Tracing pastoralist migrations to southern Africa with lactase persistence alleles

  • Macholdt E
  • Lede V
  • Barbieri C
 et al. 
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Although southern African Khoisan populations are often assumed to have remained largely isolated during prehistory, there is growing evidence for a migration of pastoralists from eastern Africa some 2,000 years ago [1-5], prior to the arrival of Bantu-speaking populations in southern Africa. Eastern Africa harbors distinctive lactase persistence (LP) alleles [6-8], and therefore LP alleles in southern African populations may be derived from this eastern African pastoralist migration. We sequenced the lactase enhancer region in 457 individuals from 18 Khoisan and seven Bantu-speaking groups from Botswana, Namibia, and Zambia and additionally genotyped four short tandem repeat (STR) loci that flank the lactase enhancer region. We found nine single-nucleotide polymorphisms, of which the most frequent is -14010*C, which was previously found to be associated with LP in Kenya and Tanzania and to exhibit a strong signal of positive selection [8]. This allele occurs in significantly higher frequency in pastoralist groups and in Khoe-speaking groups in our study, supporting the hypothesis of a migration of eastern African pastoralists that was primarily associated with Khoe speakers [2]. Moreover, we find a signal of ongoing positive selection in all three pastoralist groups in our study, as well as (surprisingly) in two foraging groups. © 2014 Elsevier Ltd.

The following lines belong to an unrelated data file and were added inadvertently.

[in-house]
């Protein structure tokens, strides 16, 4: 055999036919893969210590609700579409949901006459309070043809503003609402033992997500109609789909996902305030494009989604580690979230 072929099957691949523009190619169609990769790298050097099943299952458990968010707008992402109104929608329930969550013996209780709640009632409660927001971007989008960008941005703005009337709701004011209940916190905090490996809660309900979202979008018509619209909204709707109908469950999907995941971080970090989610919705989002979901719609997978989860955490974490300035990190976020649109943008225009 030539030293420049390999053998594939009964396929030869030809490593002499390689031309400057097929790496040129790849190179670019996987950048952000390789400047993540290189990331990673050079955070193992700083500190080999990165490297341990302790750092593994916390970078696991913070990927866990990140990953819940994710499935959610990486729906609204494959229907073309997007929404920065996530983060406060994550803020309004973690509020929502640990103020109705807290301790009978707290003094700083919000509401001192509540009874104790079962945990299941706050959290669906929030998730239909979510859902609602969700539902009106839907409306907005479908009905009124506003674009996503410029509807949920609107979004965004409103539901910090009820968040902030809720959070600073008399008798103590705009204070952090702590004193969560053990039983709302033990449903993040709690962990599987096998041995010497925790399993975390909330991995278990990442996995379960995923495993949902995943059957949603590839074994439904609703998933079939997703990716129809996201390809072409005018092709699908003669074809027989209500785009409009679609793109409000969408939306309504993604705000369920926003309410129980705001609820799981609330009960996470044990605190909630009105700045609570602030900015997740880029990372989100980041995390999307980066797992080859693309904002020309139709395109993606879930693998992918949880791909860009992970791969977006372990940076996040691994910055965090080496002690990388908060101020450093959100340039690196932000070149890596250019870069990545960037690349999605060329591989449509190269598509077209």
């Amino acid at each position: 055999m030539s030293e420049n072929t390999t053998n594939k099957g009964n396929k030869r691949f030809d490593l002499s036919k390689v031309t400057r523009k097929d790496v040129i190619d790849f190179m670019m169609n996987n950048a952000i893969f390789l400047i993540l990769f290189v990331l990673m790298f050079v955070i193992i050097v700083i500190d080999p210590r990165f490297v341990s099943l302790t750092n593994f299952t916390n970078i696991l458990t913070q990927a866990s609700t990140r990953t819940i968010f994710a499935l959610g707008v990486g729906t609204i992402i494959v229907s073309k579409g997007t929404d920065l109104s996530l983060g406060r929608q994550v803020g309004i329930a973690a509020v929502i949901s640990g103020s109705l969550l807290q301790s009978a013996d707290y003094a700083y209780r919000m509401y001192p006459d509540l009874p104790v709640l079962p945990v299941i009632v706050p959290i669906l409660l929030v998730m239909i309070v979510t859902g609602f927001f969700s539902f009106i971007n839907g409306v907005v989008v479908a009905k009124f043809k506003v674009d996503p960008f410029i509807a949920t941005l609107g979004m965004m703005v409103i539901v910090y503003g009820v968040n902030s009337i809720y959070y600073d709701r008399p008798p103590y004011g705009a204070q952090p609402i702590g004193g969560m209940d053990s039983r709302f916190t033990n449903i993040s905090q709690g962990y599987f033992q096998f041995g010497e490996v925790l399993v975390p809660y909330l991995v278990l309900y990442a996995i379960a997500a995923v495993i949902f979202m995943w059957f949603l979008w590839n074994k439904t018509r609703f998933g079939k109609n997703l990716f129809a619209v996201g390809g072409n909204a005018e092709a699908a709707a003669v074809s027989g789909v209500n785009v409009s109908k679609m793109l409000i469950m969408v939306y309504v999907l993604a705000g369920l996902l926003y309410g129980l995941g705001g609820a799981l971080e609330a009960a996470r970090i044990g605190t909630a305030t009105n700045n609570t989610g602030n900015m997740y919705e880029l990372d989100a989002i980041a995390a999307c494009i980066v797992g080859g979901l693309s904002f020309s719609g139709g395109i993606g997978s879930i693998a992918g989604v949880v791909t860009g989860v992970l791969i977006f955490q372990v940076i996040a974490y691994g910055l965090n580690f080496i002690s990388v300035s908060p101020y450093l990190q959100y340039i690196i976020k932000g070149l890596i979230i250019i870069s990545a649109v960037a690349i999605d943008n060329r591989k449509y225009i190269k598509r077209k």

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  • Enrico Macholdt

  • Vera Lede

  • Chiara Barbieri

  • Sununguko W. Mpoloka

  • Hua Chen

  • Montgomery Slatkin

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